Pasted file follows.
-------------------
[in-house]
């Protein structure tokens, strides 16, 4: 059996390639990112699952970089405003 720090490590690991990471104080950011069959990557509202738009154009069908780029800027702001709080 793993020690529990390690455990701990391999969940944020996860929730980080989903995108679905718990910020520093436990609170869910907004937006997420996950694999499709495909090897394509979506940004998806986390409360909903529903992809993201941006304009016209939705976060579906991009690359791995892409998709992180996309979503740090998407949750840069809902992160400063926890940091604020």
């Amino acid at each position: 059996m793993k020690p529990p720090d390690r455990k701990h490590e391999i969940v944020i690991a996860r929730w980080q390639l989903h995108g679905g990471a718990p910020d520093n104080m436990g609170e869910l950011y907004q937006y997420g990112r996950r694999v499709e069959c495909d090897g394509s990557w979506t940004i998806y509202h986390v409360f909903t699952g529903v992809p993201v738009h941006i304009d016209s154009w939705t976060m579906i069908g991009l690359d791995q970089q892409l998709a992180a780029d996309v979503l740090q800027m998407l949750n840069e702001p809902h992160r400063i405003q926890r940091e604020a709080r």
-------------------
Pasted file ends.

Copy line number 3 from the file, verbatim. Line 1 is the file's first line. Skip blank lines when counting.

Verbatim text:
């Amino acid at each position: 059996m793993k020690p529990p720090d390690r455990k701990h490590e391999i969940v944020i690991a996860r929730w980080q390639l989903h995108g679905g990471a718990p910020d520093n104080m436990g609170e869910l950011y907004q937006y997420g990112r996950r694999v499709e069959c495909d090897g394509s990557w979506t940004i998806y509202h986390v409360f909903t699952g529903v992809p993201v738009h941006i304009d016209s154009w939705t976060m579906i069908g991009l690359d791995q970089q892409l998709a992180a780029d996309v979503l740090q800027m998407l949750n840069e702001p809902h992160r400063i405003q926890r940091e604020a709080r």